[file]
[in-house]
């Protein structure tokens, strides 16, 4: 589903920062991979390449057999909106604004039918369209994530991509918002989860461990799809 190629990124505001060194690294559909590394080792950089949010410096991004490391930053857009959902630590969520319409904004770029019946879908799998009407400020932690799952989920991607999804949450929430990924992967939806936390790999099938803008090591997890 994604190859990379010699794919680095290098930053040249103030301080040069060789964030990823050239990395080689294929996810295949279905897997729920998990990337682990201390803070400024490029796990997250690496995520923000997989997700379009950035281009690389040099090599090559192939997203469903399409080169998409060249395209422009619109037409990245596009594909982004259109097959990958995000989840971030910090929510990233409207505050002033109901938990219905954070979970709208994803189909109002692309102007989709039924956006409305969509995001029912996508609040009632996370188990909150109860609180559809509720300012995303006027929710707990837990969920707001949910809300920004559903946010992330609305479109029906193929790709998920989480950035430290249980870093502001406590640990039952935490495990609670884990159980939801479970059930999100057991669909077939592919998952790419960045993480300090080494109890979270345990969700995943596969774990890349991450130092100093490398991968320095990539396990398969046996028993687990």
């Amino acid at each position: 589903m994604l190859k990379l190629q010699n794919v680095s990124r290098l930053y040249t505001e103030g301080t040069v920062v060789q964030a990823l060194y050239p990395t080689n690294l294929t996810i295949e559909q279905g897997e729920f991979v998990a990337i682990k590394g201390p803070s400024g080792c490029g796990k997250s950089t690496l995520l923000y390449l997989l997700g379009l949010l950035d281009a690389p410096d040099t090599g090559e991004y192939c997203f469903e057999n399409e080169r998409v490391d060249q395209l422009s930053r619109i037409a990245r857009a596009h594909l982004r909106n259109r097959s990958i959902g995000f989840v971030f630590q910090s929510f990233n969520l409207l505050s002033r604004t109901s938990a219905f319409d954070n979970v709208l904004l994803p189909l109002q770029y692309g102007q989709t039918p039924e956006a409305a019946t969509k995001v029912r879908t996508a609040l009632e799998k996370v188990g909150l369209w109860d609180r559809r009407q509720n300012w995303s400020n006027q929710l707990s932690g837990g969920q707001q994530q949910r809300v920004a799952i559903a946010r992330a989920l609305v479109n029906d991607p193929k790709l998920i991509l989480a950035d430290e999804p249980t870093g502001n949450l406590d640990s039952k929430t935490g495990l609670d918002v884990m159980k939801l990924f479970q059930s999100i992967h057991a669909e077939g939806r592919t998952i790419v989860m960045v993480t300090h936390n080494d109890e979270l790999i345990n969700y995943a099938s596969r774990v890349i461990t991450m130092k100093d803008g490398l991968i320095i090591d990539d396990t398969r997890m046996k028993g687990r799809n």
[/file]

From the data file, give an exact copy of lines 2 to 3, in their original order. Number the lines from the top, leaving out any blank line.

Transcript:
């Protein structure tokens, strides 16, 4: 589903920062991979390449057999909106604004039918369209994530991509918002989860461990799809 190629990124505001060194690294559909590394080792950089949010410096991004490391930053857009959902630590969520319409904004770029019946879908799998009407400020932690799952989920991607999804949450929430990924992967939806936390790999099938803008090591997890 994604190859990379010699794919680095290098930053040249103030301080040069060789964030990823050239990395080689294929996810295949279905897997729920998990990337682990201390803070400024490029796990997250690496995520923000997989997700379009950035281009690389040099090599090559192939997203469903399409080169998409060249395209422009619109037409990245596009594909982004259109097959990958995000989840971030910090929510990233409207505050002033109901938990219905954070979970709208994803189909109002692309102007989709039924956006409305969509995001029912996508609040009632996370188990909150109860609180559809509720300012995303006027929710707990837990969920707001949910809300920004559903946010992330609305479109029906193929790709998920989480950035430290249980870093502001406590640990039952935490495990609670884990159980939801479970059930999100057991669909077939592919998952790419960045993480300090080494109890979270345990969700995943596969774990890349991450130092100093490398991968320095990539396990398969046996028993687990």
């Amino acid at each position: 589903m994604l190859k990379l190629q010699n794919v680095s990124r290098l930053y040249t505001e103030g301080t040069v920062v060789q964030a990823l060194y050239p990395t080689n690294l294929t996810i295949e559909q279905g897997e729920f991979v998990a990337i682990k590394g201390p803070s400024g080792c490029g796990k997250s950089t690496l995520l923000y390449l997989l997700g379009l949010l950035d281009a690389p410096d040099t090599g090559e991004y192939c997203f469903e057999n399409e080169r998409v490391d060249q395209l422009s930053r619109i037409a990245r857009a596009h594909l982004r909106n259109r097959s990958i959902g995000f989840v971030f630590q910090s929510f990233n969520l409207l505050s002033r604004t109901s938990a219905f319409d954070n979970v709208l904004l994803p189909l109002q770029y692309g102007q989709t039918p039924e956006a409305a019946t969509k995001v029912r879908t996508a609040l009632e799998k996370v188990g909150l369209w109860d609180r559809r009407q509720n300012w995303s400020n006027q929710l707990s932690g837990g969920q707001q994530q949910r809300v920004a799952i559903a946010r992330a989920l609305v479109n029906d991607p193929k790709l998920i991509l989480a950035d430290e999804p249980t870093g502001n949450l406590d640990s039952k929430t935490g495990l609670d918002v884990m159980k939801l990924f479970q059930s999100i992967h057991a669909e077939g939806r592919t998952i790419v989860m960045v993480t300090h936390n080494d109890e979270l790999i345990n969700y995943a099938s596969r774990v890349i461990t991450m130092k100093d803008g490398l991968i320095i090591d990539d396990t398969r997890m046996k028993g687990r799809n």